David G. Ross, CFA
We hosted a conference call with Rob Martinez, CEO of Shipware, LLC, a parcel auditing and consulting firm, to dig deeper into the announced 2012 air and ground rate increases of FedEx (FDX; Buy; $82.14) and UPS (UPS; $71.07; Buy). Below are key takeaways for UPS/FDX investors.
2012 rate increases [are] “good news for [UPS/FDX] investors, bad news for shippers,” as increases are likely to stick due to lack of shipper alternatives, complexity of the pricing structure and carrier discipline.
Many shippers are still highly inefficient, in our opinion, so we believe there is opportunity for cost savings even with rising rates through modal optimization (mainly more ground, less air).
Carrier cost increases that require rate increases are mainly labor (UPS Teamster contract) and technology – UPS alone spends over $1billion per year on technology to improve the customer experience from ordering to tracking to delivery.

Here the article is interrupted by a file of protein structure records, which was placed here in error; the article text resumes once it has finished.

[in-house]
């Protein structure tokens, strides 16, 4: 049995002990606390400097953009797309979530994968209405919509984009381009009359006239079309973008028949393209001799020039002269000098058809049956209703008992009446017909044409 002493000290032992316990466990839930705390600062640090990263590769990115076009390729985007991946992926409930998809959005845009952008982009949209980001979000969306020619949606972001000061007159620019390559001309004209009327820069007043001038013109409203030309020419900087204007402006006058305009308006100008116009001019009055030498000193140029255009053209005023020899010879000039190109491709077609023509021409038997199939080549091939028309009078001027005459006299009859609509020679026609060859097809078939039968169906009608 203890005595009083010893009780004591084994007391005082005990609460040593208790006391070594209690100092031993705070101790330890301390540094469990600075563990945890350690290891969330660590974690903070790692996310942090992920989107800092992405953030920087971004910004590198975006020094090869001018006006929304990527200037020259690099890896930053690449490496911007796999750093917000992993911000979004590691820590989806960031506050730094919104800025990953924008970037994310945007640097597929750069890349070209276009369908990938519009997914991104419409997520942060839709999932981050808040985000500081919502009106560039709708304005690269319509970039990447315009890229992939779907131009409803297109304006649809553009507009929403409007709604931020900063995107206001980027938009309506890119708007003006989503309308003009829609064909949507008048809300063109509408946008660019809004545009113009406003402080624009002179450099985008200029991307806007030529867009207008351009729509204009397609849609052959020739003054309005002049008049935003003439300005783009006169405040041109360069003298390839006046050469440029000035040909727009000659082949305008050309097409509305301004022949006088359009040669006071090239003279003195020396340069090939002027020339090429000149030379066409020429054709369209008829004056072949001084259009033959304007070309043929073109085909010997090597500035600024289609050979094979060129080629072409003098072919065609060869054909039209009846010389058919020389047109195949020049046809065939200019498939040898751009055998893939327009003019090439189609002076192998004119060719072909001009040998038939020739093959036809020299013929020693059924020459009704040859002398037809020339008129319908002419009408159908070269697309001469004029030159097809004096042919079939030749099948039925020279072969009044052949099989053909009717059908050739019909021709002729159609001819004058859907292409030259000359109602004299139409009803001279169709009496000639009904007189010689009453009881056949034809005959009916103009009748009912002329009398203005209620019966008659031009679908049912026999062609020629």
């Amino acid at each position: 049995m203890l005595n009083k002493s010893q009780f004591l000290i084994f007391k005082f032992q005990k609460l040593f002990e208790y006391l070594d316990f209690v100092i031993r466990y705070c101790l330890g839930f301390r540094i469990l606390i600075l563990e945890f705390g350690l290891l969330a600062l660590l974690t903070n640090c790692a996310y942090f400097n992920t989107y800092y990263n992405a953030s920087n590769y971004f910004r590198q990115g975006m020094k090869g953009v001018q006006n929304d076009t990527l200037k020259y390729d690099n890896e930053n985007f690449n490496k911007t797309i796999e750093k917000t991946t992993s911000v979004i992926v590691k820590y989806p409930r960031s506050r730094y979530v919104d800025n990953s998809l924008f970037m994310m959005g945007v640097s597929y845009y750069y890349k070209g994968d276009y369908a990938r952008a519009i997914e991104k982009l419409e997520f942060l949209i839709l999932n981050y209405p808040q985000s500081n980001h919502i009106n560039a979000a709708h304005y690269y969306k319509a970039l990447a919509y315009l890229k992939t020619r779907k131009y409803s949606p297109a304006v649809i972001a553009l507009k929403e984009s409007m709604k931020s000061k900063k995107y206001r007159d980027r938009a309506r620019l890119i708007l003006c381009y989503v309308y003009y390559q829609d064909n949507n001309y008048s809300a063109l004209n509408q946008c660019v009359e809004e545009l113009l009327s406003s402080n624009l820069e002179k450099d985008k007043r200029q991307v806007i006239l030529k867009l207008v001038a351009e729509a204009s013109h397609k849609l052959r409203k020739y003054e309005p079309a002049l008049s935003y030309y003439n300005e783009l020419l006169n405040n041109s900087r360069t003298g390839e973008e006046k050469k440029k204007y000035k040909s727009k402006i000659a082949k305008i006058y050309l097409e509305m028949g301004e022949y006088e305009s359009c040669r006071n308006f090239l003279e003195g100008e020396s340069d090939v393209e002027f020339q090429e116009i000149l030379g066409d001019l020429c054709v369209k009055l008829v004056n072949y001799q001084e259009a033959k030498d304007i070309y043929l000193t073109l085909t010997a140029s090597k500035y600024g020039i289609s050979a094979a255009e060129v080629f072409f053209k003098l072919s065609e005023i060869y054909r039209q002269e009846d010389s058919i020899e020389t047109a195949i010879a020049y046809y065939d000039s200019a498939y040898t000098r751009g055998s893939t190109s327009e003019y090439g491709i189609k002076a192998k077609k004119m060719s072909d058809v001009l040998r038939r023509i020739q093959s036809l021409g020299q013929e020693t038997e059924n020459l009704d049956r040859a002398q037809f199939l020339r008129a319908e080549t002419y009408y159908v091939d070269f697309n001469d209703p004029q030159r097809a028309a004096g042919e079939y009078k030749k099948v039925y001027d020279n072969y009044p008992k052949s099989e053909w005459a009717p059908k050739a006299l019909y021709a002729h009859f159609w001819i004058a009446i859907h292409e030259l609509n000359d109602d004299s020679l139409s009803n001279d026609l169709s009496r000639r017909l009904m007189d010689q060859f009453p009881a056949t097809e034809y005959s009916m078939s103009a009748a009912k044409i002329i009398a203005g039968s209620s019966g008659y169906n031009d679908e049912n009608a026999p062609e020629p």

2012 air and ground rate increase averages are misleading, as above-average increases were taken on lighter-weight packages and below-average increases on heavier-weight packages. According to Shipware’s large client database, 87 percent of its clients’ shipments weigh less than 30 pounds. Ten percent weigh 31-50 pounds, and 3 percent [weigh] more than 50 pounds.
We reiterate our Buy rating on the shares of both parcel carriers.
William J. Greene, CFA
Since FedEx’s last earnings update in September (which captured this summer’s volatility and uncertainty), a number of relatively constructive/bullish data points have emerged that give us confidence that FedEx’s [next] earnings report … will have upbeat commentary.
(1) On a macro level, the unemployment rate dropped below 9 percent to 8.6 percent, the lowest rate since March 2009. In addition, consumer confidence surprised investors with a large uptick in November, and early reports about consumer retail spending in November have been solid.